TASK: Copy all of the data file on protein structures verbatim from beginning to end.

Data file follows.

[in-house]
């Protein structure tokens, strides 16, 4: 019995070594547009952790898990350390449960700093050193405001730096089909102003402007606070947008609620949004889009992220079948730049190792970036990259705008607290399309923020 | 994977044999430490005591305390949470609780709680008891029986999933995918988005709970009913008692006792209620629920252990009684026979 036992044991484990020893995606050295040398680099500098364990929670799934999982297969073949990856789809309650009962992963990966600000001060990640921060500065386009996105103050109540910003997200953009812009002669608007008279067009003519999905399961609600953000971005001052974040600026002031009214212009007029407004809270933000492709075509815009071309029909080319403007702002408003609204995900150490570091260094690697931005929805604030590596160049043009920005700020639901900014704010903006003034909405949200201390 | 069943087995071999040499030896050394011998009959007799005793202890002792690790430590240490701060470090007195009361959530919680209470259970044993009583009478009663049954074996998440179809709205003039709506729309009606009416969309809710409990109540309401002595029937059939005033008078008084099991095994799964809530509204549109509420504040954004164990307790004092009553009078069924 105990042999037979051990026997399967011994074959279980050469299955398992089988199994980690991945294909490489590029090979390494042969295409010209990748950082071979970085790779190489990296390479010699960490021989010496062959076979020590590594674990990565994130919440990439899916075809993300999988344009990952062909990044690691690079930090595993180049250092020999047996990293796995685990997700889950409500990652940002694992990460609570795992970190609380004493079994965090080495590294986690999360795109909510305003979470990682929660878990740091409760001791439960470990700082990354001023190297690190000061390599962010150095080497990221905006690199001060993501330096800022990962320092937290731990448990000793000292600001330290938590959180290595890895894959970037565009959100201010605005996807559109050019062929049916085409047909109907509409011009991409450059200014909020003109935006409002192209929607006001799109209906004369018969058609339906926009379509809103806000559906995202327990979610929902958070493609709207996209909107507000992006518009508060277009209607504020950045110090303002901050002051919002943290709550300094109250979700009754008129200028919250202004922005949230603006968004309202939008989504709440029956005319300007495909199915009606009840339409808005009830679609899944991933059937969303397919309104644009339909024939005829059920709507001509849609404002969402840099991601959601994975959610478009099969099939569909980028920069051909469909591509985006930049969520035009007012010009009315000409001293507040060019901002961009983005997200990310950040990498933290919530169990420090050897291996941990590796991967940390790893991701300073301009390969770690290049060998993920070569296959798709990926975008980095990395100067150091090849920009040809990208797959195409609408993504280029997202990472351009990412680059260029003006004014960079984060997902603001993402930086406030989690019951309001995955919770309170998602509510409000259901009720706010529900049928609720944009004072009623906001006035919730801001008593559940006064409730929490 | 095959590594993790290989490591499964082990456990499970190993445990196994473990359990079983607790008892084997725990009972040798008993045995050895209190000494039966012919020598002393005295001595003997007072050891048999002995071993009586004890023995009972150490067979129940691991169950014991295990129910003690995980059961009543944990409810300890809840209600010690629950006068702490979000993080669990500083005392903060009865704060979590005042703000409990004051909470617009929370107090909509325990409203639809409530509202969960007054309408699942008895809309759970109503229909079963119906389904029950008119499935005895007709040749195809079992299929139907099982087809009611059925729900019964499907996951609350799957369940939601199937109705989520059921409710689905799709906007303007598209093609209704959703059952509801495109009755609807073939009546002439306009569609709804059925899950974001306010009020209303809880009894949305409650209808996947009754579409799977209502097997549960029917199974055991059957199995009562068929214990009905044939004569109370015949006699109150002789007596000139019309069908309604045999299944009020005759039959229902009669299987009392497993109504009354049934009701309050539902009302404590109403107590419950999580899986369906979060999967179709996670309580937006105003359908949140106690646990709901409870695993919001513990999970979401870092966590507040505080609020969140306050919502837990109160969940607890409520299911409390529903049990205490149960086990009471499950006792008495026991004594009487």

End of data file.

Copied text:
[in-house]
């Protein structure tokens, strides 16, 4: 019995070594547009952790898990350390449960700093050193405001730096089909102003402007606070947008609620949004889009992220079948730049190792970036990259705008607290399309923020 | 994977044999430490005591305390949470609780709680008891029986999933995918988005709970009913008692006792209620629920252990009684026979 036992044991484990020893995606050295040398680099500098364990929670799934999982297969073949990856789809309650009962992963990966600000001060990640921060500065386009996105103050109540910003997200953009812009002669608007008279067009003519999905399961609600953000971005001052974040600026002031009214212009007029407004809270933000492709075509815009071309029909080319403007702002408003609204995900150490570091260094690697931005929805604030590596160049043009920005700020639901900014704010903006003034909405949200201390 | 069943087995071999040499030896050394011998009959007799005793202890002792690790430590240490701060470090007195009361959530919680209470259970044993009583009478009663049954074996998440179809709205003039709506729309009606009416969309809710409990109540309401002595029937059939005033008078008084099991095994799964809530509204549109509420504040954004164990307790004092009553009078069924 105990042999037979051990026997399967011994074959279980050469299955398992089988199994980690991945294909490489590029090979390494042969295409010209990748950082071979970085790779190489990296390479010699960490021989010496062959076979020590590594674990990565994130919440990439899916075809993300999988344009990952062909990044690691690079930090595993180049250092020999047996990293796995685990997700889950409500990652940002694992990460609570795992970190609380004493079994965090080495590294986690999360795109909510305003979470990682929660878990740091409760001791439960470990700082990354001023190297690190000061390599962010150095080497990221905006690199001060993501330096800022990962320092937290731990448990000793000292600001330290938590959180290595890895894959970037565009959100201010605005996807559109050019062929049916085409047909109907509409011009991409450059200014909020003109935006409002192209929607006001799109209906004369018969058609339906926009379509809103806000559906995202327990979610929902958070493609709207996209909107507000992006518009508060277009209607504020950045110090303002901050002051919002943290709550300094109250979700009754008129200028919250202004922005949230603006968004309202939008989504709440029956005319300007495909199915009606009840339409808005009830679609899944991933059937969303397919309104644009339909024939005829059920709507001509849609404002969402840099991601959601994975959610478009099969099939569909980028920069051909469909591509985006930049969520035009007012010009009315000409001293507040060019901002961009983005997200990310950040990498933290919530169990420090050897291996941990590796991967940390790893991701300073301009390969770690290049060998993920070569296959798709990926975008980095990395100067150091090849920009040809990208797959195409609408993504280029997202990472351009990412680059260029003006004014960079984060997902603001993402930086406030989690019951309001995955919770309170998602509510409000259901009720706010529900049928609720944009004072009623906001006035919730801001008593559940006064409730929490 | 095959590594993790290989490591499964082990456990499970190993445990196994473990359990079983607790008892084997725990009972040798008993045995050895209190000494039966012919020598002393005295001595003997007072050891048999002995071993009586004890023995009972150490067979129940691991169950014991295990129910003690995980059961009543944990409810300890809840209600010690629950006068702490979000993080669990500083005392903060009865704060979590005042703000409990004051909470617009929370107090909509325990409203639809409530509202969960007054309408699942008895809309759970109503229909079963119906389904029950008119499935005895007709040749195809079992299929139907099982087809009611059925729900019964499907996951609350799957369940939601199937109705989520059921409710689905799709906007303007598209093609209704959703059952509801495109009755609807073939009546002439306009569609709804059925899950974001306010009020209303809880009894949305409650209808996947009754579409799977209502097997549960029917199974055991059957199995009562068929214990009905044939004569109370015949006699109150002789007596000139019309069908309604045999299944009020005759039959229902009669299987009392497993109504009354049934009701309050539902009302404590109403107590419950999580899986369906979060999967179709996670309580937006105003359908949140106690646990709901409870695993919001513990999970979401870092966590507040505080609020969140306050919502837990109160969940607890409520299911409390529903049990205490149960086990009471499950006792008495026991004594009487």